After hearing that advice, Vittori contacted a recruiter at the 149th FW then took the ASVAB, an aptitude test used to determine enlistment qualification for military service. Since it had been so many years since Vittori had seen the material being tested, she did not pass.

“After I failed, I thought maybe it wasn’t meant to be,” said Vittori. “It didn’t happen after high school, and it’s not happening now. I kind of got down about that, but I thought ‘let’s just go ahead and do it again.’”

While balancing work and motherhood, she took the ASVAB again and passed, enlisting into the wing in 2016. She then completed her job training in personnel and earned a technician position at the wing shortly thereafter.

“Serving in the Guard has given me so many more opportunities than I thought possible,” Vittori said. “I also feel like I’m setting a good example for my kids. My youngest and my middle one talk about joining the Air Force now, and honestly that’s the main goal – to be a good role model for them. I want my kids to remember me for going after my dreams even though I had a hard start. That’s what I want to show them.”

Trying to be that positive role model is not always easy.

“When I was at tech school, I missed two of my daughters’ birthdays,” Vittori said. “I also missed my oldest daughter’s cheerleading competitions which was hard because we have a routine where I do her make-up and get her ready. But with me gone, she had to have other
moms help her, so it was tough to know that she was alone on important days.”

According to Airman 1st Class Rubie Rodriguez, a close friend of Vittori and an aviation resource management specialist with the 149th FW, challenges don’t keep her friend from her goals.

“She’s open-minded and has a positive outlook even when she’s faced with obstacles,” said Rodriguez. “We always say ‘it gets better.’ And whenever anyone else is going through a hard time, she will drop everything at a moment’s notice to be there whether you just need to
vent or need an open ear. She’s an amazing friend and I’m happy to have her.”

Rodriguez said she periodically checks in on Vittori.

“Sometimes I call her in the morning as she’s going into work, either getting coffee or walking out the door, to see how she’s doing,” said Rodriguez. “We keep each other accountable, and she can always count on her second family at the Guard.”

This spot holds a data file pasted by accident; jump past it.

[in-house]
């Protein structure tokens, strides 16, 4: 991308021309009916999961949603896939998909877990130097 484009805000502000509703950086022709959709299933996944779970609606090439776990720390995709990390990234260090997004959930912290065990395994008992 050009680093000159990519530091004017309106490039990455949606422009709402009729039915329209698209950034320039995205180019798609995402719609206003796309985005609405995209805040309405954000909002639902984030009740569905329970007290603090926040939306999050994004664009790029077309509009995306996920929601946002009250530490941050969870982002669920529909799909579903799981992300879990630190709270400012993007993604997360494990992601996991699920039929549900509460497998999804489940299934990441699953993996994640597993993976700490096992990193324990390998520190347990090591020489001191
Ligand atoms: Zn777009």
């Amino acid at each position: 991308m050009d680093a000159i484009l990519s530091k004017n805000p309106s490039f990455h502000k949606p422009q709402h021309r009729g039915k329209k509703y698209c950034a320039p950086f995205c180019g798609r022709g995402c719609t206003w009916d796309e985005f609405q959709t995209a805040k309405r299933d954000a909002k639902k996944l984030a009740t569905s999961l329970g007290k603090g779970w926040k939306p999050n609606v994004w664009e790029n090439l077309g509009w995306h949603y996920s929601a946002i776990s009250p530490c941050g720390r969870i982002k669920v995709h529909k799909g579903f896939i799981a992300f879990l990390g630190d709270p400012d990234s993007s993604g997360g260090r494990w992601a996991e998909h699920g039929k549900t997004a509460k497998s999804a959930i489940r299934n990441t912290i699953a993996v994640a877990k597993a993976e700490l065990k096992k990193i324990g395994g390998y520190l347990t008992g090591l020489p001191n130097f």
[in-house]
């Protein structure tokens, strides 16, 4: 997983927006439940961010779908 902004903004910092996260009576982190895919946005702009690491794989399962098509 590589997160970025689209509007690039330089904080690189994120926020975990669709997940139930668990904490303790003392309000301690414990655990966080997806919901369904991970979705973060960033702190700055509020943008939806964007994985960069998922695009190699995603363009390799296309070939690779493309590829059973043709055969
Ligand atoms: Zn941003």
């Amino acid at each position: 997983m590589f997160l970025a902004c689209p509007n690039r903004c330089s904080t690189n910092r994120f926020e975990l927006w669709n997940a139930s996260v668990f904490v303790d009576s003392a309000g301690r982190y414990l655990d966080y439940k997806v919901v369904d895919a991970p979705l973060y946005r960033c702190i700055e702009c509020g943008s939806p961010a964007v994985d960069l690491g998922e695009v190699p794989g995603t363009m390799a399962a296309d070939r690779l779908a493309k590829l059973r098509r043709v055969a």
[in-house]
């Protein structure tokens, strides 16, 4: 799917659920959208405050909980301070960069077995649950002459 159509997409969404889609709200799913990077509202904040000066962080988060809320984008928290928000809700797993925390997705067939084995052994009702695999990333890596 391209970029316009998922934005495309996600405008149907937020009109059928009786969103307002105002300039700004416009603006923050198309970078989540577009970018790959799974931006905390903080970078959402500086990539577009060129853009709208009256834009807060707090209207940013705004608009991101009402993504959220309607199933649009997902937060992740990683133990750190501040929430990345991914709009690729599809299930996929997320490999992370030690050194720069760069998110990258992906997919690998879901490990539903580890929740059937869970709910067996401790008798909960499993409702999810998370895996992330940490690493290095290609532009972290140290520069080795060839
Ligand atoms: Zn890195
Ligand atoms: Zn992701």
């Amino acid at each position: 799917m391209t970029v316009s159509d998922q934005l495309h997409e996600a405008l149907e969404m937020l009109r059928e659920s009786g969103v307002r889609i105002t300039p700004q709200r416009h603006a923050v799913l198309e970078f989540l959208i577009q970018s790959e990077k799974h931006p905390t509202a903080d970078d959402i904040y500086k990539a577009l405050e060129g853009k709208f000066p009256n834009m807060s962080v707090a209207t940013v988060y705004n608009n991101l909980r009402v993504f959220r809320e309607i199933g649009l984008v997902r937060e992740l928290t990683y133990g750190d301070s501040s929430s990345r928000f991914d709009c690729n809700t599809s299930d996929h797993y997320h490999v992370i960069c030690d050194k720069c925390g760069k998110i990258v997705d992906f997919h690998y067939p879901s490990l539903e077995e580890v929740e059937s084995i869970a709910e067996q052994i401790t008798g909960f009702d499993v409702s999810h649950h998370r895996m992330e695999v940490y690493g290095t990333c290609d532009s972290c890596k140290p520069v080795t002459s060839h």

And even though it took her longer to start her military career in the Guard, Vittori is glad she persevered and didn’t let fear of failure hold her back. She encourages others to do the same.

“I feel like a lot of people get caught up in the what-ifs and what could go wrong and they never think of what could go right,” Vittori said. “You just have to do it, if you want to do something, you have to do it without thinking. Don’t think about the things you’re going to miss, because sacrifices have to be made in order to reach your dreams. But once you reach that dream, it brings out another side you never knew was there, and it’s worth it.”

Joint Effort for Mass Casualty Exercise

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Photo By Master Sgt. Sarah Mattison | U.S. Air Force Pararescuemen from the 82nd Expeditionary Rescue Squadron participate in a high altitude, low-opening tandem free-fall jump to bring in a medical doctor, in Djibouti City, Djibouti, April 24, 2018. The free-fall jump was conducted as part of a joint training exercise. (U.S. Air National Guard photo by Master Sgt. Sarah Mattison)

DJIBOUTI

04.24.2018

Story by Master Sgt. Sarah Mattison

Combined Joint Task Force - Horn of Africa

 

DJIBOUTI, Africa - Service members assigned to Combined Joint Task Force-Horn of Africa (CJTF-HOA) and Camp Lemonnier participated in a joint mass-casualty exercise, April 24. This exercise enabled multiple units to work together to tackle complex issues, while securing, treating, extricating and evacuating simulated casualties.

The exercise, which started with a simulated improvised explosive device (IED) blast on a convoy, included twenty-five volunteers that had been moulaged with various simulated injuries requiring triage and treatment. Guardsmen from the Texas Army National Guard’s 3rd Battalion, 144th Infantry Regiment arrived on scene as the quick-reaction force and secured the area. At the same time, pararescuemen (PJs) from the 82nd Expeditionary Rescue Squadron (82nd ERSQ) circled above in a C-130J Super Hercules operated by the 75th Expeditionary Airlift Squadron, preparing to jump to the site below.

“The overall goal is to demonstrate a capability to interoperate with all of these different partners as part of a mass-casualty exercise,” said 1st Lt. Jake, with the 82nd ERSQ. “We can jump the PJs in, establish site security with the site security team and then the PJs can treat and determine who needs the most critical care.”

The PJs also jumped with a couple of tandem passengers, including the tactical air control party (TACP) and a doctor. After hitting the ground, the doctor took over the casualty collection point and began triaging and treating patients, while the TACP maintained airspace deconfliction and surveyed helicopter landing zones to expedite evacuation of the simulated casualties. Simultaneously, the PJs began extricating individuals that were trapped inside of the crushed vehicles.